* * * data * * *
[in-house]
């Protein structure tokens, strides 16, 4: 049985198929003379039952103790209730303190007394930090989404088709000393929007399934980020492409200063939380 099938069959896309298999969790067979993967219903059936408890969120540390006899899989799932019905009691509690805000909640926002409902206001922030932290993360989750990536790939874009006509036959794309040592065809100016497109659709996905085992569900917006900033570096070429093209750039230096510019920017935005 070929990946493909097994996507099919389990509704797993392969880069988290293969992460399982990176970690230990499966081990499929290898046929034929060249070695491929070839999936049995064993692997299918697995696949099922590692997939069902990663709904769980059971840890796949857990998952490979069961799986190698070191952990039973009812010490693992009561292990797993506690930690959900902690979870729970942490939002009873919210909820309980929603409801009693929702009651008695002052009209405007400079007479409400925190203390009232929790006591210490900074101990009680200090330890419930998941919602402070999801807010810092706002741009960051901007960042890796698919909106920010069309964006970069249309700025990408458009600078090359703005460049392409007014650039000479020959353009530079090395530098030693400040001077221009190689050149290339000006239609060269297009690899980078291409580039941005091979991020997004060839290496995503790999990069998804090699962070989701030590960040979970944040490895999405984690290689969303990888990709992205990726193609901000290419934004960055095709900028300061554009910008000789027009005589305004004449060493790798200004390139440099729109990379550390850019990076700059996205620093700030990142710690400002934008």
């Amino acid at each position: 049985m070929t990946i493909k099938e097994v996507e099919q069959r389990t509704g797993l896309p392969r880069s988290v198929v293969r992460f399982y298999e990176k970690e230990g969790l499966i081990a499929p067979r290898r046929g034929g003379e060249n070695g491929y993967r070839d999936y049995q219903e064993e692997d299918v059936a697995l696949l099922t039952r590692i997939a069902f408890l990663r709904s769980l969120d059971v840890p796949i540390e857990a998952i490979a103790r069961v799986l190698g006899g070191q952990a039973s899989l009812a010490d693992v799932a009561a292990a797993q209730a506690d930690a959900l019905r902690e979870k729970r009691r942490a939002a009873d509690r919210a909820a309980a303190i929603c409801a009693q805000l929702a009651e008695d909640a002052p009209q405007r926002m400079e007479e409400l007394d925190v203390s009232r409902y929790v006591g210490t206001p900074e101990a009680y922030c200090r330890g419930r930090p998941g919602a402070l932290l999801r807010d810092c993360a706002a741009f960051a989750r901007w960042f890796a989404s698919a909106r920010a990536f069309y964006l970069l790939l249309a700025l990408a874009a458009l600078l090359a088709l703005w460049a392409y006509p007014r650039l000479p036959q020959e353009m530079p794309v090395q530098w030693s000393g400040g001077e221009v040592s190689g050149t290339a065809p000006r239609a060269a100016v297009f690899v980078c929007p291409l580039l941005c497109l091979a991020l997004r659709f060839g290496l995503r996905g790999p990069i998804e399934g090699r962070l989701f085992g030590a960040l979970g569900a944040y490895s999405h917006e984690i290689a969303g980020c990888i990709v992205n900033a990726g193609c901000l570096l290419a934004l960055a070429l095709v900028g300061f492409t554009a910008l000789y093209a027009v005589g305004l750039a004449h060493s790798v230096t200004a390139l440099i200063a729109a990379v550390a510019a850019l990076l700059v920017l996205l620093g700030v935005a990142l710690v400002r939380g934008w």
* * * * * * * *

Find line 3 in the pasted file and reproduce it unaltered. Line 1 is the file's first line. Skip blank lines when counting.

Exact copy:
């Amino acid at each position: 049985m070929t990946i493909k099938e097994v996507e099919q069959r389990t509704g797993l896309p392969r880069s988290v198929v293969r992460f399982y298999e990176k970690e230990g969790l499966i081990a499929p067979r290898r046929g034929g003379e060249n070695g491929y993967r070839d999936y049995q219903e064993e692997d299918v059936a697995l696949l099922t039952r590692i997939a069902f408890l990663r709904s769980l969120d059971v840890p796949i540390e857990a998952i490979a103790r069961v799986l190698g006899g070191q952990a039973s899989l009812a010490d693992v799932a009561a292990a797993q209730a506690d930690a959900l019905r902690e979870k729970r009691r942490a939002a009873d509690r919210a909820a309980a303190i929603c409801a009693q805000l929702a009651e008695d909640a002052p009209q405007r926002m400079e007479e409400l007394d925190v203390s009232r409902y929790v006591g210490t206001p900074e101990a009680y922030c200090r330890g419930r930090p998941g919602a402070l932290l999801r807010d810092c993360a706002a741009f960051a989750r901007w960042f890796a989404s698919a909106r920010a990536f069309y964006l970069l790939l249309a700025l990408a874009a458009l600078l090359a088709l703005w460049a392409y006509p007014r650039l000479p036959q020959e353009m530079p794309v090395q530098w030693s000393g400040g001077e221009v040592s190689g050149t290339a065809p000006r239609a060269a100016v297009f690899v980078c929007p291409l580039l941005c497109l091979a991020l997004r659709f060839g290496l995503r996905g790999p990069i998804e399934g090699r962070l989701f085992g030590a960040l979970g569900a944040y490895s999405h917006e984690i290689a969303g980020c990888i990709v992205n900033a990726g193609c901000l570096l290419a934004l960055a070429l095709v900028g300061f492409t554009a910008l000789y093209a027009v005589g305004l750039a004449h060493s790798v230096t200004a390139l440099i200063a729109a990379v550390a510019a850019l990076l700059v920017l996205l620093g700030v935005a990142l710690v400002r939380g934008w």